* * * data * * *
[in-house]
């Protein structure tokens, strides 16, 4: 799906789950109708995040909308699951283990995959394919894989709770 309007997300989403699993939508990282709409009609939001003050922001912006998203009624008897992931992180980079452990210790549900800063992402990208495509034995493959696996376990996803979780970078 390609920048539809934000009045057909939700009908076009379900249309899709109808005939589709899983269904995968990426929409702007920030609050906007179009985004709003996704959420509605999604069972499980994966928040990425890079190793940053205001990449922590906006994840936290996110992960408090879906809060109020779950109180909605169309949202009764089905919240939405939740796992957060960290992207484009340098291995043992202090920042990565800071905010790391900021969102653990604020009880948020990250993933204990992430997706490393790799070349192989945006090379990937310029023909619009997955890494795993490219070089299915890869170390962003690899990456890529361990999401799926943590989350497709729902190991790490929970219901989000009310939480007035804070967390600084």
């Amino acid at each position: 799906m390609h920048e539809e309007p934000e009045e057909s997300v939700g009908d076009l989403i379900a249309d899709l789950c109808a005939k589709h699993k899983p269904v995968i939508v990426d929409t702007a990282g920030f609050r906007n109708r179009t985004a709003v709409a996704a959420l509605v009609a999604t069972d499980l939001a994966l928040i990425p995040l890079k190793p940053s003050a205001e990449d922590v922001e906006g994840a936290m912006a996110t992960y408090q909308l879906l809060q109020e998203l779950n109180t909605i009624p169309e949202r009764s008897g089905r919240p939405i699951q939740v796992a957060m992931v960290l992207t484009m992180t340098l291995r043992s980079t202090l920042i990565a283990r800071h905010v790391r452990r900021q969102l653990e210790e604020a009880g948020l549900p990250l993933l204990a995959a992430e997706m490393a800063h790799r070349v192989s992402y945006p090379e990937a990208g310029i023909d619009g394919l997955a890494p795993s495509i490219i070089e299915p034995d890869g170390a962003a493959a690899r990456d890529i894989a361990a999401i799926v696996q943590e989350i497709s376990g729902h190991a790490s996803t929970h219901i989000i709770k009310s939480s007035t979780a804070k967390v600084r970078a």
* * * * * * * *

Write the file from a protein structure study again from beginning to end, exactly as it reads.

[in-house]
């Protein structure tokens, strides 16, 4: 799906789950109708995040909308699951283990995959394919894989709770 309007997300989403699993939508990282709409009609939001003050922001912006998203009624008897992931992180980079452990210790549900800063992402990208495509034995493959696996376990996803979780970078 390609920048539809934000009045057909939700009908076009379900249309899709109808005939589709899983269904995968990426929409702007920030609050906007179009985004709003996704959420509605999604069972499980994966928040990425890079190793940053205001990449922590906006994840936290996110992960408090879906809060109020779950109180909605169309949202009764089905919240939405939740796992957060960290992207484009340098291995043992202090920042990565800071905010790391900021969102653990604020009880948020990250993933204990992430997706490393790799070349192989945006090379990937310029023909619009997955890494795993490219070089299915890869170390962003690899990456890529361990999401799926943590989350497709729902190991790490929970219901989000009310939480007035804070967390600084």
């Amino acid at each position: 799906m390609h920048e539809e309007p934000e009045e057909s997300v939700g009908d076009l989403i379900a249309d899709l789950c109808a005939k589709h699993k899983p269904v995968i939508v990426d929409t702007a990282g920030f609050r906007n109708r179009t985004a709003v709409a996704a959420l509605v009609a999604t069972d499980l939001a994966l928040i990425p995040l890079k190793p940053s003050a205001e990449d922590v922001e906006g994840a936290m912006a996110t992960y408090q909308l879906l809060q109020e998203l779950n109180t909605i009624p169309e949202r009764s008897g089905r919240p939405i699951q939740v796992a957060m992931v960290l992207t484009m992180t340098l291995r043992s980079t202090l920042i990565a283990r800071h905010v790391r452990r900021q969102l653990e210790e604020a009880g948020l549900p990250l993933l204990a995959a992430e997706m490393a800063h790799r070349v192989s992402y945006p090379e990937a990208g310029i023909d619009g394919l997955a890494p795993s495509i490219i070089e299915p034995d890869g170390a962003a493959a690899r990456d890529i894989a361990a999401i799926v696996q943590e989350i497709s376990g729902h190991a790490s996803t929970h219901i989000i709770k009310s939480s007035t979780a804070k967390v600084r970078a």